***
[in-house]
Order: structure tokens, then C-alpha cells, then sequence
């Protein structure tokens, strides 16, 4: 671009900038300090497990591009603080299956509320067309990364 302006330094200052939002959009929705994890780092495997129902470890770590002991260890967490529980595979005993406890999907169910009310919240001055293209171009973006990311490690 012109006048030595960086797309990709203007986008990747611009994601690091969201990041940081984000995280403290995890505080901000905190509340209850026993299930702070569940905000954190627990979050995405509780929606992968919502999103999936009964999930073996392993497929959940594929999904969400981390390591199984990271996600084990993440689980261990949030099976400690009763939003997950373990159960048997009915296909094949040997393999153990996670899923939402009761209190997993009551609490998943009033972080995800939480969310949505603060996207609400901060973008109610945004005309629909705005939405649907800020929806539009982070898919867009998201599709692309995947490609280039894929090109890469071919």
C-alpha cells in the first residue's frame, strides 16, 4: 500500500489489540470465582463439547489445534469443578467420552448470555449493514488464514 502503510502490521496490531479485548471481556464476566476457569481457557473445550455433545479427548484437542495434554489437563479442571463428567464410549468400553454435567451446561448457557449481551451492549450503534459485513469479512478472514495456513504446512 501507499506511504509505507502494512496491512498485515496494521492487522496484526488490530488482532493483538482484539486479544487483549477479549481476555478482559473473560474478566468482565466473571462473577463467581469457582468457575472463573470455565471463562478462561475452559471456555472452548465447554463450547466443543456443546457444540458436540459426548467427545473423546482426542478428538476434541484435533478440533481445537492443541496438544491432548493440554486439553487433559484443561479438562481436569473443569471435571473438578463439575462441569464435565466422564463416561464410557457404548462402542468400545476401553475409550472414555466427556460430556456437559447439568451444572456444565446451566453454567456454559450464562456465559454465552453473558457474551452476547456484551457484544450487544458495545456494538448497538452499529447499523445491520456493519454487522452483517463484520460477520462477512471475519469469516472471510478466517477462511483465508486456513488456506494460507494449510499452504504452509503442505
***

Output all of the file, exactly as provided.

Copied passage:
[in-house]
Order: structure tokens, then C-alpha cells, then sequence
């Protein structure tokens, strides 16, 4: 671009900038300090497990591009603080299956509320067309990364 302006330094200052939002959009929705994890780092495997129902470890770590002991260890967490529980595979005993406890999907169910009310919240001055293209171009973006990311490690 012109006048030595960086797309990709203007986008990747611009994601690091969201990041940081984000995280403290995890505080901000905190509340209850026993299930702070569940905000954190627990979050995405509780929606992968919502999103999936009964999930073996392993497929959940594929999904969400981390390591199984990271996600084990993440689980261990949030099976400690009763939003997950373990159960048997009915296909094949040997393999153990996670899923939402009761209190997993009551609490998943009033972080995800939480969310949505603060996207609400901060973008109610945004005309629909705005939405649907800020929806539009982070898919867009998201599709692309995947490609280039894929090109890469071919």
C-alpha cells in the first residue's frame, strides 16, 4: 500500500489489540470465582463439547489445534469443578467420552448470555449493514488464514 502503510502490521496490531479485548471481556464476566476457569481457557473445550455433545479427548484437542495434554489437563479442571463428567464410549468400553454435567451446561448457557449481551451492549450503534459485513469479512478472514495456513504446512 501507499506511504509505507502494512496491512498485515496494521492487522496484526488490530488482532493483538482484539486479544487483549477479549481476555478482559473473560474478566468482565466473571462473577463467581469457582468457575472463573470455565471463562478462561475452559471456555472452548465447554463450547466443543456443546457444540458436540459426548467427545473423546482426542478428538476434541484435533478440533481445537492443541496438544491432548493440554486439553487433559484443561479438562481436569473443569471435571473438578463439575462441569464435565466422564463416561464410557457404548462402542468400545476401553475409550472414555466427556460430556456437559447439568451444572456444565446451566453454567456454559450464562456465559454465552453473558457474551452476547456484551457484544450487544458495545456494538448497538452499529447499523445491520456493519454487522452483517463484520460477520462477512471475519469469516472471510478466517477462511483465508486456513488456506494460507494449510499452504504452509503442505